Ask The Yogi – Bored with practice


Q: I love yoga and coming to class. At times, like with anything, my routine can get monotonous. Do any of you ever feel you need to take a break with yoga or change it around? My day wouldn’t be complete without my morning routine. It’s like my coffee to get me going for the day and puts me in a good mood. Yet I tend to do the same things over and over.  Any suggestions.

A: I once heard that boredom is a lack of sensation.  To be sensate we have to feel and to feel what is real we must be present as opposed to reliving the past or bounding into some imagined future.  Since we are such feeling beings – in many ways we are created this way with our amazing nervous system and senses to feel and experience and interact with the physical world, then if we are feeling a little bored or mundane in any area of our life it may be a good indication that we have shut ourselves down a little and are not utilizing our full capacity to live rather than just survive.

Here are three components to what you are experiencing (which is all too common):
1) Addiction to habit.  Because a yoga practice can be so effective, it can be frightening to do it regularly because the territory it leads us into is uncertain without all of our familiar limitations, habits and complaints.  So we may actually cling to the familiar and create a distance between our feeling or intuitive Self which urges us to practice and our daily self, the facade, the part of us that just goes through the motions.
2) We may not be living the life that we think we want to live or may not even know what we really want in life or may not allow ourselves to even consider what we want.  Or we may not feel worthy enough to receive and live such a life.  This too is a painful situation that can lead to a shutting down of the senses and a feeling of “involuntariness” or coercion in life.  We feel like we lose choice, that nothing matters, and daily life is filled with things we have to do.  This feeling of losing the ability to choose and become engaged in life actually leads to physiological changes in the dentate gyrus of the hippocampus.  Neurons and dendritic connections shrivel and shrink, making it harder for us to notice and appreciate new things in life.  So every day just becomes another step in a trudge towards the involuntary unknown.
3) Our practice is not serving us and perhaps we can find a different practice or sequence or routine that we better connect with.

If we address #3 without considering 1 and 2, we will most likely at some point end up back at the same feelings of monotony.  We also may have had certain impossible expectations of our practice and start to balk when these results are not arriving quickly enough, but this is really a shade of #1 or 2.

One answer could be to take a break but to take a conscious one.  Or to continue with the same practice but do it differently.  We could vary the speed or the emphasis in the practice, focus more on the breath or the placement of the feet, for example.  The most important thing we can do in these situations is to SHOW UP and plug in, because whenever the world has become monotonous we are not really present and feeling.  So a break can be helpful in that it allows things to be new again and to explore the emotions and feelings that may have been motivating our practice to see if they were related more to habit and survival than to living.  In this respect a change of practice or a vacation can be helpful, possibly jarring us into a state of perceptivity.  We might gain an appreciation for our lives and what we already have on a daily basis.  We may then begin to see and feel again those things in daily life that we were missing completely or just taking for granted.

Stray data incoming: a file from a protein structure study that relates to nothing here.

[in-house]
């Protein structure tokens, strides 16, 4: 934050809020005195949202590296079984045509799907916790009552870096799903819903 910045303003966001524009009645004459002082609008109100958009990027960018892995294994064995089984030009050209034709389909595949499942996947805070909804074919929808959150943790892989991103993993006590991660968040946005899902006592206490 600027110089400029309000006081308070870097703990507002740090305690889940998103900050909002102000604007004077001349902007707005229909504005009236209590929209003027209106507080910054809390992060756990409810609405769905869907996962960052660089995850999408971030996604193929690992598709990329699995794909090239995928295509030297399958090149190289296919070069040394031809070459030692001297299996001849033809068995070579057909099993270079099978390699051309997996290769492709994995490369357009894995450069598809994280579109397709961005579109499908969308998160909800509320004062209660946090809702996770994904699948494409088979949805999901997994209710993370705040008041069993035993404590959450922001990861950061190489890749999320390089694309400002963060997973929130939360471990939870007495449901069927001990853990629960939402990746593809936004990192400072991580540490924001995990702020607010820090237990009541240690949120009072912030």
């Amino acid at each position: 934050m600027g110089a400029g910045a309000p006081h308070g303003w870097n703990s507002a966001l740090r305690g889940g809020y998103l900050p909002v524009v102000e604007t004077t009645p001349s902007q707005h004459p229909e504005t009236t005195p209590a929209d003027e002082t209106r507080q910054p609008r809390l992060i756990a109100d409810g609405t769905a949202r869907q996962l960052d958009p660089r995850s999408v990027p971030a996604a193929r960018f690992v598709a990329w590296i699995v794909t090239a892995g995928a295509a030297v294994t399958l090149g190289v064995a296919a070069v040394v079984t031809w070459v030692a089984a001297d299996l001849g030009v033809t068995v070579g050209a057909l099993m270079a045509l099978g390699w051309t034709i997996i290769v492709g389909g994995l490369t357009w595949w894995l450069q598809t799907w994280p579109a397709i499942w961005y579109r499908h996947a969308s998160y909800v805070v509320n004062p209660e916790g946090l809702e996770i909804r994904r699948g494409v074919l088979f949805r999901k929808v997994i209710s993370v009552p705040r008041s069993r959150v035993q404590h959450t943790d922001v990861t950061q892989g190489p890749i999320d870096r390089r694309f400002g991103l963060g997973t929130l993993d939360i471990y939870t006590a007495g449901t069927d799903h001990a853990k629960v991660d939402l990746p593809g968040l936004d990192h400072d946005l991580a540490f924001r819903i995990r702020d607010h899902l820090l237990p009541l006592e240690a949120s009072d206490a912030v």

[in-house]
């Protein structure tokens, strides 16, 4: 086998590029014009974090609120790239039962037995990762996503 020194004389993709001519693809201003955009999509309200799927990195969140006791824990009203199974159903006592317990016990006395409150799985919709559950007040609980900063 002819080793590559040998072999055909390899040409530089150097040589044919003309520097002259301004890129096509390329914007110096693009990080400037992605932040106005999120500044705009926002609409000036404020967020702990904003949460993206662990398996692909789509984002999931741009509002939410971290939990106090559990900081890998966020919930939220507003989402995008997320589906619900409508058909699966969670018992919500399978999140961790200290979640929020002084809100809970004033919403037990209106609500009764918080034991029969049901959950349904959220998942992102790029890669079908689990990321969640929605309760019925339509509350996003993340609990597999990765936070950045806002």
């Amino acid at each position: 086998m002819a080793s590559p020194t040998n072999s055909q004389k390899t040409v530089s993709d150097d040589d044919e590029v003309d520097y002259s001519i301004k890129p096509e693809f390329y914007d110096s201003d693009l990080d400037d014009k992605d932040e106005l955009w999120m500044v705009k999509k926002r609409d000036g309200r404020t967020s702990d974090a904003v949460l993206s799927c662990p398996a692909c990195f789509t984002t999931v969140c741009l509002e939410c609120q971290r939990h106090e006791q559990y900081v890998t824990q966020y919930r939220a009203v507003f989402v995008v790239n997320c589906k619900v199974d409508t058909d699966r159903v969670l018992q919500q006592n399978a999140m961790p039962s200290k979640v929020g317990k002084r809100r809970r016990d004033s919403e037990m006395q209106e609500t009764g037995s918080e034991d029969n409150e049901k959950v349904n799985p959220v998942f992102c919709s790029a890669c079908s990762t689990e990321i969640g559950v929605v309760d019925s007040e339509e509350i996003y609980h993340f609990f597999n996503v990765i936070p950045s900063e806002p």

So how do we plug back in?  The solution is to feel more.  Feel everything more, even the monotony.  Peel back the surface layers of numbness or lack of sensation and find the hidden feelings that may have been denied the light of day out of a habitual clinging to the past.  Honestly assess your life with compassion and see if you are really doing what you want to do.  Notice any excuses or judgments that come up, especially criticisms disguised as guidance.  Criticism is mind numbing and kills our perceptions, warping them to perceive the same inner landscape over and over no matter where our eyes fall.  A sunrise becomes just another sunrise and the eyes of the one we love, well, we’ve seen them before so we really don’t have to look again In this state we have retreated from life and must find the courage to ask ourselves: What do I REALLY want?  And then listen deeply for the answer.

As for changing things up, go for it!  You could start with really looking into your own eyes in the mirror and making a commitment to be present so that you can feel today, whether it is in your yoga practice or in making your breakfast.  Try a different yoga teacher or studio — many cities are blessed with several great teachers known and unknown within easy driving distance.  Start to do something that you truly want to do each day on and off the mat (and take the time to really find out what that is!)  Feel everything deeply that comes your way without drama or identification.  Expand the parameters of your practice to include walking to your car, breathing at stoplights or noticing the sound of birds in the morning or the colorful shades of green in every tree.  Start to discover what you have been missing through mental distraction and you may find that you don’t have to change your practice, but that you have come back to the present moment where the practice can actually change you.

Jeff Martens is a teacher, writer and co-owner of Inner Vision Yoga.  All suggestions are voluntary.  Consult a qualified teacher or your physician before you embark on any practice in which you are unfamiliar.